Photo via Infobae

Ministers of Treasury and Finance Nicolás Dujovne and Luis Caputo, and Cabinet Chief Marcos Peña analyzed the economic landscape in an interview with foreign media. Dujovne provided the most headline-grabbing statements, particularly when he conceded that, as a result of the high volatility the markets have been experiencing during the past weeks and the consequent – sharp – depreciation of the peso, the country will see “somewhat less growth and more inflation” this year.

At the beginning of the year, the government expected the economy to grow by 3 percent and the inflation rate to clock in at 15 percent. Privates, who already considered these targets to be complicated, now deem them unreachable, with inflation expectations closer to 25 percent. Dujovne’s statement confirms it, especially considering that last Tuesday – when Macri announced the beginning of the negotiations with the IMF – he said the inflation target would not change.

The minister went on to say that having a floating exchange rate slows down the pace at which inflation decelerates, but assured the rates will lower once the markets go back to being calm. “The chances for the inflation rate to stay within foreseeable, manageable levels are high,” he said, according to the AP.

When consulted about updates regarding the negotiations with the IMF, Dujovne said that both parties agreed to not talk about it, only indicating that “the funds are aimed at guaranteeing the government’s plans,” making reference to its “gradual” economic policies.

Yesterday, the IMF issued a press release indicating that “An IMF Board meeting on Argentina is scheduled for Friday, May 18. This will be an informal meeting, as part of our usual process of briefing the Board on negotiations for high access IMF programs.”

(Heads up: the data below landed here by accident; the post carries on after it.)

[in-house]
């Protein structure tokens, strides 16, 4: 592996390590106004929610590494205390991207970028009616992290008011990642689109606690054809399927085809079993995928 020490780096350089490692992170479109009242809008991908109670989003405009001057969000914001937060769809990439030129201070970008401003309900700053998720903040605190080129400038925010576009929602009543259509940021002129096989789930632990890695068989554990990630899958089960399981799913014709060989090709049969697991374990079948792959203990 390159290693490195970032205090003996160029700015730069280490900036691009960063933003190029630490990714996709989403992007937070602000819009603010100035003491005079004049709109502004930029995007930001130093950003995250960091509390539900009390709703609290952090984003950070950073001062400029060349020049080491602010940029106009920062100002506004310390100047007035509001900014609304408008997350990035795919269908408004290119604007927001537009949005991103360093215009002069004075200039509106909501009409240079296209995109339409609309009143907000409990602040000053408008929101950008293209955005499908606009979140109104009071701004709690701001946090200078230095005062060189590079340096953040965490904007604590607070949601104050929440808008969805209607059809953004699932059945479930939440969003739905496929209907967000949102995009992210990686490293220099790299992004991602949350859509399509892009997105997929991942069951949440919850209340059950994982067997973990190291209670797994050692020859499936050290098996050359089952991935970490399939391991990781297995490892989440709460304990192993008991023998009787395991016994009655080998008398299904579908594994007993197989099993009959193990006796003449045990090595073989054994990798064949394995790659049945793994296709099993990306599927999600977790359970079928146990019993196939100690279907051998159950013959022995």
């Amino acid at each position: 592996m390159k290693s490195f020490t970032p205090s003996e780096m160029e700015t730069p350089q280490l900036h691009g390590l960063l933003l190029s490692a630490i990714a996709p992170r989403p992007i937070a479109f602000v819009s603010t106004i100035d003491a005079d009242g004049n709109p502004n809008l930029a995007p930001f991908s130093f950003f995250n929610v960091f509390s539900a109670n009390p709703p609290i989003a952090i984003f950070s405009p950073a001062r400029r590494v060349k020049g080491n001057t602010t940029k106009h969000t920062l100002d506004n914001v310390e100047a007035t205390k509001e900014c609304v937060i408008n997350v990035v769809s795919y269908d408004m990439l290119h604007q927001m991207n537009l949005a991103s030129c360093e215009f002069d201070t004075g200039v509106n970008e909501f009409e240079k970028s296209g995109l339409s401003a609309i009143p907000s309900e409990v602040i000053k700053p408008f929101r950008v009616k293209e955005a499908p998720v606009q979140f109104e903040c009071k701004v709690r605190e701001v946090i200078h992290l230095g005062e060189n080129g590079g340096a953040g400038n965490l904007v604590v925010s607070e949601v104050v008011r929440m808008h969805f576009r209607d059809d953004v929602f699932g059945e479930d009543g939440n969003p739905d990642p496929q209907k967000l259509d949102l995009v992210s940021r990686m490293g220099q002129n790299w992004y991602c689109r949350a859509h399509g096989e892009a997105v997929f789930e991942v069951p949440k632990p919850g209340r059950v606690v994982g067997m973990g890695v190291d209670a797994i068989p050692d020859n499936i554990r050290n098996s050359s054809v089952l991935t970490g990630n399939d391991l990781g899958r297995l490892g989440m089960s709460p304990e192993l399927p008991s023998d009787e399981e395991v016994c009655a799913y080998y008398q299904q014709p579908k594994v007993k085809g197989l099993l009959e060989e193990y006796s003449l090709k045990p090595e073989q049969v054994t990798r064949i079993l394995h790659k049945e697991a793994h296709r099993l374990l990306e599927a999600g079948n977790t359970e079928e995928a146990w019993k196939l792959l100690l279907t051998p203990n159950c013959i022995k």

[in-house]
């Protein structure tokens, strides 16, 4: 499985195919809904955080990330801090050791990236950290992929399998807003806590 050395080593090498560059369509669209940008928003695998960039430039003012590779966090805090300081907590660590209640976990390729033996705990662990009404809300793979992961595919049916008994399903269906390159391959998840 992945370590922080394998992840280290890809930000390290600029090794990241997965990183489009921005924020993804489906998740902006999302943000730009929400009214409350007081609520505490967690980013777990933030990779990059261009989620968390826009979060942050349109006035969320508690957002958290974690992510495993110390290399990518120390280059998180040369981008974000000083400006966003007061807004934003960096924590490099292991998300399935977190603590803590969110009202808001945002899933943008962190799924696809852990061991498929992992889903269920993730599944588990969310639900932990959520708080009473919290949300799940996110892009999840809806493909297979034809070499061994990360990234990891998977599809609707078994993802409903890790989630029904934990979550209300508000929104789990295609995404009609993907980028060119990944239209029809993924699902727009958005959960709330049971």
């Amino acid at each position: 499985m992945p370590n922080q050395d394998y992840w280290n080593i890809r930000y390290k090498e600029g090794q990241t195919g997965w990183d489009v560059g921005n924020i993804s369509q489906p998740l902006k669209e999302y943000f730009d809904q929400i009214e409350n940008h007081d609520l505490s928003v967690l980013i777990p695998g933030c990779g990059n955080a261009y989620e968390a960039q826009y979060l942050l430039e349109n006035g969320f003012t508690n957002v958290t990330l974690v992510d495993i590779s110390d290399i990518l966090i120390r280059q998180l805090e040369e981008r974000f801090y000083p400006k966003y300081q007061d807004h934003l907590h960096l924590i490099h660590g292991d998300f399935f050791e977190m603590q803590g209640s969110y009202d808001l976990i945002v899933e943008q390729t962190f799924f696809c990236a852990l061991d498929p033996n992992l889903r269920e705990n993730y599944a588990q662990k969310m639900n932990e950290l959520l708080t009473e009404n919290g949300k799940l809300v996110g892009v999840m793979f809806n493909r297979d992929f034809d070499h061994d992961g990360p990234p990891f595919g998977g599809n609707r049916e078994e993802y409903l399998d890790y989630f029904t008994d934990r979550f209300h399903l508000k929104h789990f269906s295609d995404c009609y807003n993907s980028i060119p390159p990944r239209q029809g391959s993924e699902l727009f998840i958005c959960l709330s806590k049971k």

The Finance Minister, on his end, assured that the exchange rate at the moment the interview was being conducted – of AR $25.30 per US dollar – was at a “reasonable level.” “All variables show attractive, normal levels and good economic foundations. Therefore, the market is analyzing the juncture of the exchange rate,” he said.

Along the same optimistic lines, Peña said that while the world “lost a degree of confidence” in Argentina and the government is aware that “measures to nurture and strengthen it need to be taken, not only the path we have taken is the correct one, but also the pace.” “The real economy continues operating healthily. You don’t see a climate of social tension on the streets. This is restricted to the exchange market,” Peña assured.

The government faces a key day in the economic landscape today, as the BCRA has started auctioning notes known as Lebacs, in order to roll over about AR $674 billion of securities, an event that will signal the level of trust the private sector has in the government’s policies.